A blog by Lori Lyons

Monday, February 8, 2010

Dancing in the Street

It's nearly 2 a.m. on the morning of February 8, 2009, and I'm sitting here like a kid on Christmas Eve.

I'm listening for the telltale sounds outside on my front lawn so that I can run outside to pounce. I hope I don't scare the poor man away.

I simply can't wait to see Monday's edition of The Times-Picayune.

It's not that I don't know what it will say. In some form or fashion, it will tell me and the rest of the world that the New Orleans Saints won Super Bowl XLIV, beating the unbeatable Indianapolis Colts and Peyton Manning 31-17.

But I already knew that.

I watched the game. I screamed and yelled and jumped up and down with my husband, my mother and my daughter. My brother was there too, in spirit anyway.

And my father-in-law. Well, he's really here. The box containing his ashes is on a shelf in my living room. And after the first quarter, when things weren't looking so good for the home team, we realized that his box was wearing the wrong hat. We quickly switched him from a Destrehan hat to a Saints NFC Champions hat and, suddenly, things changed.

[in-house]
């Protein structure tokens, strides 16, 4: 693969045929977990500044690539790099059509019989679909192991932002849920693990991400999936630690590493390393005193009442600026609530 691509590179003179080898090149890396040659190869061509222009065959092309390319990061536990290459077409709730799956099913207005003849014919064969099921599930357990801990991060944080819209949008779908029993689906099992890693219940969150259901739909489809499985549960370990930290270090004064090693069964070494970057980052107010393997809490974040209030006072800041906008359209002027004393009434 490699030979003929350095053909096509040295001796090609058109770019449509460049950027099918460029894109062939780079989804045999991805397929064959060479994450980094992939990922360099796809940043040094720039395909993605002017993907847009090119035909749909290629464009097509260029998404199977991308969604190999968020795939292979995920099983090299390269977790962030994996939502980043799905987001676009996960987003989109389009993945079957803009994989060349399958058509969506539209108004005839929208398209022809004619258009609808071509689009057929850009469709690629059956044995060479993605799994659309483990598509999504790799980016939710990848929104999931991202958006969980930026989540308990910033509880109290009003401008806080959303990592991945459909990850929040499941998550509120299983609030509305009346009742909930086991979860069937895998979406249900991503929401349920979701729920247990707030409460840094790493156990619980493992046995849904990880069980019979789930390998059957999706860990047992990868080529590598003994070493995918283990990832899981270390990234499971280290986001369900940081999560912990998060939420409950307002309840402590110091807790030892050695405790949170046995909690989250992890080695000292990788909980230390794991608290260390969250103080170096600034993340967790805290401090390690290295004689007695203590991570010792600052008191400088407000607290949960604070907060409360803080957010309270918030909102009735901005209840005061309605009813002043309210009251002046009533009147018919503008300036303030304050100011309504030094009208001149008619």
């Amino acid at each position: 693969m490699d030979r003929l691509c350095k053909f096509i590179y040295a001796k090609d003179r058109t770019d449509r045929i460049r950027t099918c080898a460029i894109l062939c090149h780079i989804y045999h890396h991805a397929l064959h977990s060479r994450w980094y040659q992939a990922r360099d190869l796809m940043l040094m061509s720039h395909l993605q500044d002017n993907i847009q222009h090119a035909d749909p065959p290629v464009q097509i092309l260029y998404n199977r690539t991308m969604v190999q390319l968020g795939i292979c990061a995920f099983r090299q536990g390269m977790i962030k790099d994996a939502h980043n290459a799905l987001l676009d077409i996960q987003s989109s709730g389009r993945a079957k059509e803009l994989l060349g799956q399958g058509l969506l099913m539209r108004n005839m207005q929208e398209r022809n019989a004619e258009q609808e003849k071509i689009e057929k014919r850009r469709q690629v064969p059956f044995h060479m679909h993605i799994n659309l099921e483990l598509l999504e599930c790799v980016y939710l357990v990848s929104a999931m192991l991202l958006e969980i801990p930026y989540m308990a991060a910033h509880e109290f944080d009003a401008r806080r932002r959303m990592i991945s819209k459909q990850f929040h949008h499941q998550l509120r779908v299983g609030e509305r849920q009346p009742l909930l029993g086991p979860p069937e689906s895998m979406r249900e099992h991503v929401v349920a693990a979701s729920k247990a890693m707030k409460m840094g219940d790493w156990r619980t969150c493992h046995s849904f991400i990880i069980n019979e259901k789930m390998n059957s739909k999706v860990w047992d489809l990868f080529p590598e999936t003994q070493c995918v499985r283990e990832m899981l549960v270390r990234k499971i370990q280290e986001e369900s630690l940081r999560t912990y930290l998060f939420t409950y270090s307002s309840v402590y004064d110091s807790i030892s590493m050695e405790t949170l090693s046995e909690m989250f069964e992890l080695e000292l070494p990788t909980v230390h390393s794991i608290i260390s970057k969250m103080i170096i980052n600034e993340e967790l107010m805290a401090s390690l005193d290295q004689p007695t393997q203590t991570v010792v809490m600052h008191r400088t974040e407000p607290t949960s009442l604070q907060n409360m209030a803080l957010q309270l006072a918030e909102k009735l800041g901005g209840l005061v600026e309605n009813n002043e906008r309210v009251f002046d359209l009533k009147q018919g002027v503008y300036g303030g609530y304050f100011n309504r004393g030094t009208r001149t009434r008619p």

The Saints got hot.

They began to score.

Our screams became more frequent.

We started to believe. REALLY believe.

And as the final seconds ticked off and the Saints carried their coach onto the field on their shoulders, we ran outside to scream some more and see the fireworks and hear our neighbors who were screaming too.

And we cried.

Then I grabbed my 9-year-old daughter, who has absolutely no idea of the magnitude of this occasion, and ran into the middle of our empty street. And we danced around in circles.

Then we came back inside to watch our team and our town celebrate with the big silver trophy.

And in the hours since (about four now), I've been surfing the Internet for the stories of how the game was won and the photos of how the game was won. And I've chatted with friends and colleagues who were actually there to write about the game, living the dream night of their careers and trying to come up with the greatest words of their lives in this monumental occasion.

Now I am in my living room, passing the time as I wait for my Monday edition of The Times-Picayune to land on my lawn. And when it does, I will run.

I can't wait to hold it in my hands. And I can't wait to see the headline my oh-so-clever co-workers have come up with to mark this moment in history. And I can't wait to read the stories and the statistics. And I can't wait to see the pictures my friends took.

And I know I will cry.

And then it will go into the big box in my upstairs closet for safekeeping. And maybe, someday, that 9-year-old daughter will find it for herself and sit down and read it. And maybe she will understand.

And maybe she will cry too.

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